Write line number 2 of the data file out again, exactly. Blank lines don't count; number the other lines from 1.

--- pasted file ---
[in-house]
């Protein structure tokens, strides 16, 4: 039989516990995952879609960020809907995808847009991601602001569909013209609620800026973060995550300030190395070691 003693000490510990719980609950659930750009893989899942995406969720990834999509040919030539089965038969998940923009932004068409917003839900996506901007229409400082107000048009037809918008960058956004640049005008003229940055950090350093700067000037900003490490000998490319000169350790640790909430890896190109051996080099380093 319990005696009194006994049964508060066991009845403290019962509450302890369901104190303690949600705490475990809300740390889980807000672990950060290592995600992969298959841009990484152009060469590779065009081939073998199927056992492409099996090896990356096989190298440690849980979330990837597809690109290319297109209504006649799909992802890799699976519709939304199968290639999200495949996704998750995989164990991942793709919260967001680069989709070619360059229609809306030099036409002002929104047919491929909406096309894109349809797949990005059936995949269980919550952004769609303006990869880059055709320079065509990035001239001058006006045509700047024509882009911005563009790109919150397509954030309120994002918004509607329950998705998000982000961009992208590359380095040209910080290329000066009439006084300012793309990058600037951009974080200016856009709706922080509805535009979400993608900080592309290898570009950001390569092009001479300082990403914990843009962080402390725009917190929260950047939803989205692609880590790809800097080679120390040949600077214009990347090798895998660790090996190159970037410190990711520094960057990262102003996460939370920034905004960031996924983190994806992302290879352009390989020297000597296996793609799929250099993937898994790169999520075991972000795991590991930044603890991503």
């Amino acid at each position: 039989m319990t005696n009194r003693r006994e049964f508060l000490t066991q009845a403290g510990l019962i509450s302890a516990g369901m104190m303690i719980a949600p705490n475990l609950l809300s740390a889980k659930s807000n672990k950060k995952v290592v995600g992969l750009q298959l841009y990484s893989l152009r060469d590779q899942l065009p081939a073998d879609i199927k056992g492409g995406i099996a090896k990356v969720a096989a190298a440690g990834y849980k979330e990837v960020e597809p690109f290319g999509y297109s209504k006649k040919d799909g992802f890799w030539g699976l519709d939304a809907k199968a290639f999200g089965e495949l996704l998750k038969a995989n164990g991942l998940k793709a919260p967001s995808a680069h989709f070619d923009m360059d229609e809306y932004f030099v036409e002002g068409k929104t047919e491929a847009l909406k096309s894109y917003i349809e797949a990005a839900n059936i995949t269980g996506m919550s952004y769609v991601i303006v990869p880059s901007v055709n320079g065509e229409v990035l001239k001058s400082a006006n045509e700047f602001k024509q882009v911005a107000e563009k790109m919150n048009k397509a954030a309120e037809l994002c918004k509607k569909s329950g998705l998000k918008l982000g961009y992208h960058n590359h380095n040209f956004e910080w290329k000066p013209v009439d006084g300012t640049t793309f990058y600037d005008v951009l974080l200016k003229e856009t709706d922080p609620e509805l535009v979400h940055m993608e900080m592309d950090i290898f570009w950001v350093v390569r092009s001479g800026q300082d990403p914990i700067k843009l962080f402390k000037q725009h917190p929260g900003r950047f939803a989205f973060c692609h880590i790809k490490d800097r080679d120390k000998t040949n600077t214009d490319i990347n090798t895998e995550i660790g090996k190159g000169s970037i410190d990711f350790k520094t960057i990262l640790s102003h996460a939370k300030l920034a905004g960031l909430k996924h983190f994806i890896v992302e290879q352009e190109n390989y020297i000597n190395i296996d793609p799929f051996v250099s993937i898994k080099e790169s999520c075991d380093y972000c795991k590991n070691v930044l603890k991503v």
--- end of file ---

């Protein structure tokens, strides 16, 4: 039989516990995952879609960020809907995808847009991601602001569909013209609620800026973060995550300030190395070691 003693000490510990719980609950659930750009893989899942995406969720990834999509040919030539089965038969998940923009932004068409917003839900996506901007229409400082107000048009037809918008960058956004640049005008003229940055950090350093700067000037900003490490000998490319000169350790640790909430890896190109051996080099380093 319990005696009194006994049964508060066991009845403290019962509450302890369901104190303690949600705490475990809300740390889980807000672990950060290592995600992969298959841009990484152009060469590779065009081939073998199927056992492409099996090896990356096989190298440690849980979330990837597809690109290319297109209504006649799909992802890799699976519709939304199968290639999200495949996704998750995989164990991942793709919260967001680069989709070619360059229609809306030099036409002002929104047919491929909406096309894109349809797949990005059936995949269980919550952004769609303006990869880059055709320079065509990035001239001058006006045509700047024509882009911005563009790109919150397509954030309120994002918004509607329950998705998000982000961009992208590359380095040209910080290329000066009439006084300012793309990058600037951009974080200016856009709706922080509805535009979400993608900080592309290898570009950001390569092009001479300082990403914990843009962080402390725009917190929260950047939803989205692609880590790809800097080679120390040949600077214009990347090798895998660790090996190159970037410190990711520094960057990262102003996460939370920034905004960031996924983190994806992302290879352009390989020297000597296996793609799929250099993937898994790169999520075991972000795991590991930044603890991503």